Credit: Florida State University

Florida State University professor sacked for ‘falsifying data’ to prove systematic racism

A criminology professor at Florida State University lost his job after falsifying data to prove the existence of “systematic racism” in American police and society, it has emerged.

Professor Eric Stewart’s data was called into question, with university authorities saying it was marred by “extreme negligence.”

Stewart’s now retracted research dated as far back as 2008, with his data used in one particular study which claimed a legacy of lynchings had contributed to white people viewing their black counterparts as criminals, and that conservatives were more likely to do so.

A letter to Stewart terminating his employment, from college authorities, said, “You demonstrated extreme negligence in basic data management, resulting in an unprecedented number of articles retracted, numerous other articles now in question, with the presence of no backup of the data for the publications in question.”

The college’s provost, James Clark went as far as to say that Stewart’s research had caused near “catastrophic damage” in the letter, published in July.

As reported by The New York Post, Clark said the decision to sack Stewart was made after a panel reviewed the claims against him. Clark has claimed it has been proven that much of the data included in the studies was false.

“Because of your actions, as you were fully responsible for the integrity of the results generated in your data analyses, decades of research that were once thought to be at the forefront of the Criminology discipline, have been shown to contain numerous erroneous and false narratives,” Clark said.

Mr Stewart had held the position since 2007. The New York Post also said it had verified claims that the professor had been in receipt of at least $3.5 million of grants from taxpayer organisations and entities.

His termination from the role followed four years of scepticism over various research he had conducted, which sparked a lengthy investigation.

“The damage to the standing of the university and, in particular, the College of Criminology and Criminal Justice and its faculty approaches the catastrophic and may be unalterable,” Clark, who is also Executive Vice President for Academic Affairs,  added.

It is reported in The Tallahassee Democrat that the former professor at FSU is alleged of making racism seem more common than it truly is, through his statistics, and surveys which “altered sample sizes” in five co-authored papers where Stewart was in charge of data and analyses.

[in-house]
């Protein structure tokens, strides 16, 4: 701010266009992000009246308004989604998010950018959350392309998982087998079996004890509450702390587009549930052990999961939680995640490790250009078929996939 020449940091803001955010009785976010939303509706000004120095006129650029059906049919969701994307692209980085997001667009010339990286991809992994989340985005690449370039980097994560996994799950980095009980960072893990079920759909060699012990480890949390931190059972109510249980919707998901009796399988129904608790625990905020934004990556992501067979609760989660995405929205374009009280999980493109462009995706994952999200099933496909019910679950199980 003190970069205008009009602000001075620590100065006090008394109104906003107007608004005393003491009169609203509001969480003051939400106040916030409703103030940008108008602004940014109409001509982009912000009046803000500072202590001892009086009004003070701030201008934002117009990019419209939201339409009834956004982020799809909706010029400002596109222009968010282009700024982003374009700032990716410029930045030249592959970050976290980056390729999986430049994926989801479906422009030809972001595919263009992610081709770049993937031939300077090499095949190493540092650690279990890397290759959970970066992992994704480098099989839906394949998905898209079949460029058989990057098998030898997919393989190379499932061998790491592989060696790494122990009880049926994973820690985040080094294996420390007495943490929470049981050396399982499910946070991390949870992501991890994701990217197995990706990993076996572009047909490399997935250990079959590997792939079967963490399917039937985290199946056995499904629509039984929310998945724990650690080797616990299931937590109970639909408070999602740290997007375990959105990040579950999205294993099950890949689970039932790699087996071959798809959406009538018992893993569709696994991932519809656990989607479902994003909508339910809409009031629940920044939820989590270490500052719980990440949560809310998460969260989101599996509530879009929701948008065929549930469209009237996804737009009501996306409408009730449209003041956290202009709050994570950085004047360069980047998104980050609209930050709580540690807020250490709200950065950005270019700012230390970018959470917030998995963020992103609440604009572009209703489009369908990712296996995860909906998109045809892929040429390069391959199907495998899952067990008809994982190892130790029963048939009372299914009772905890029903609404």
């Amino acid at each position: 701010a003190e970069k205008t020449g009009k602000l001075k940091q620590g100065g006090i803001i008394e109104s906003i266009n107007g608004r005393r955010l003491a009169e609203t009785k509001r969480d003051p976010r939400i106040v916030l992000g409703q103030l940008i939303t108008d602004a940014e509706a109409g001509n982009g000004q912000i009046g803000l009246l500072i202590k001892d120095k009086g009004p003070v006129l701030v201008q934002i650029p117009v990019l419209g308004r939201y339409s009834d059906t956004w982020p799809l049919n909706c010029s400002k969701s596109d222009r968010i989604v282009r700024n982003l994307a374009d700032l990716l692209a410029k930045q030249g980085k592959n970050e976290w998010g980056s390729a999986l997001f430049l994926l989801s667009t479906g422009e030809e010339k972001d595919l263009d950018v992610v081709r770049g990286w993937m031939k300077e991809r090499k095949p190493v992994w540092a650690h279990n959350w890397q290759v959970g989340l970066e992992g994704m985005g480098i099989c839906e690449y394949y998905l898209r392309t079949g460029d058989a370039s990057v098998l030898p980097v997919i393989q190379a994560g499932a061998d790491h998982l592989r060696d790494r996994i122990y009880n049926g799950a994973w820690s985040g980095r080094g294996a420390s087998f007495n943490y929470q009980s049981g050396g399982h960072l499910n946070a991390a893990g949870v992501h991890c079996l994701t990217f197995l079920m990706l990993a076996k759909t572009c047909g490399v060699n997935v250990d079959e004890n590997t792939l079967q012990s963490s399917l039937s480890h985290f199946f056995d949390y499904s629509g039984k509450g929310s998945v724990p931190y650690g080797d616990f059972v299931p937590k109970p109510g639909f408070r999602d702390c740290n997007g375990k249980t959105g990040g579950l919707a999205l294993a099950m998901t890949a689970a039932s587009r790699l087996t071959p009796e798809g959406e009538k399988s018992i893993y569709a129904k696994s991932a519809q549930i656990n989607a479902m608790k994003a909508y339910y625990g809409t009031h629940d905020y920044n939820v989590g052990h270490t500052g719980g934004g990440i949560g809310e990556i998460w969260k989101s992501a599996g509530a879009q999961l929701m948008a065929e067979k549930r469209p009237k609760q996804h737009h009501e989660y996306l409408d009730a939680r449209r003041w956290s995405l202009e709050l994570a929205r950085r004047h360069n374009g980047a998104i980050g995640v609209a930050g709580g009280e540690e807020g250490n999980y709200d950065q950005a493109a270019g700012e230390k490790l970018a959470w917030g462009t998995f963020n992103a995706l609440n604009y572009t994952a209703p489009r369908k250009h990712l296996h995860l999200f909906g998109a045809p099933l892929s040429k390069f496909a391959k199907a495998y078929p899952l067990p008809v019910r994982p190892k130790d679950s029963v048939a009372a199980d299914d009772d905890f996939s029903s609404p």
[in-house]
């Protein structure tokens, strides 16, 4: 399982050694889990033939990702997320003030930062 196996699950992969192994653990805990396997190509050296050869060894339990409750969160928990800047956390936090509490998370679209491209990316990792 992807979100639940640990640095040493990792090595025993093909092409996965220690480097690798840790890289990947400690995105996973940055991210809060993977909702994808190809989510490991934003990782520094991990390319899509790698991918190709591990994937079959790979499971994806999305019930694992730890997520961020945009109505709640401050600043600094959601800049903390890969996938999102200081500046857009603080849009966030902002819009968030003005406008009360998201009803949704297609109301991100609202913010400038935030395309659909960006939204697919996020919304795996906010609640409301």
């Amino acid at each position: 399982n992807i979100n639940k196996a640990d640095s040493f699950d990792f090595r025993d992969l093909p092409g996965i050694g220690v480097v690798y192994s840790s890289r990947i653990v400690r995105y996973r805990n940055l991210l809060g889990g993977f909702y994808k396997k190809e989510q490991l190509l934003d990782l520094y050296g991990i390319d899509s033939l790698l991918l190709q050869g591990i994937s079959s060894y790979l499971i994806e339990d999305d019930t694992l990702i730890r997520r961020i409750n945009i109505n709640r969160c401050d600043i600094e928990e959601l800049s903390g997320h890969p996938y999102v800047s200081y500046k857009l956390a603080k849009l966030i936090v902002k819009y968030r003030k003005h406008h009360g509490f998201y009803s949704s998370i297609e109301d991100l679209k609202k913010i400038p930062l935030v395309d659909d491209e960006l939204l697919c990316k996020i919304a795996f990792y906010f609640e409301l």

Stewart, has denied any fraud took place, and has put the situation down to “analysis errors that included coding mistakes and transcription errors,” as per withdrawal letters he wrote to the journals where the studies had been published.

After an Intent to Terminate Letter was sent to Stewart in March, and he was placed on leave, he blasted the investigation and termination process as “arbitrary, capricious and discriminatory in nature.”

However, Stewart’s dismissal from the prestigious role has been supported by the dean of FSU’s College of Criminology and Criminal Justice, who told The Tallahassee Democrat:

“Academic integrity is of the utmost importance to the College of Criminology and Criminal Justice and Florida State University, and I wholeheartedly support this decision.”

The incident marks a serious fall from grace for Stewart, who was honoured as a fellow of the American Society of Criminology in 2017. He was among four faculty members from Florida State University to be given the prestigious accolade, which “recognises scholars who have made significant contributions to the discipline, contributed to career development of other criminologists or participated in organisational activities within the society.”

The highly distinguished criminologist was praised for his body of work over a period of 20 years, which dealt with criminal justice, corrections and crime, and the intersections of race, ethnicity, communities, and social control. In the same year, he was also selected by the Florida Education Fund as the 2017 Outstanding Mentor Award for his work with a Doctoral fellowship programme.

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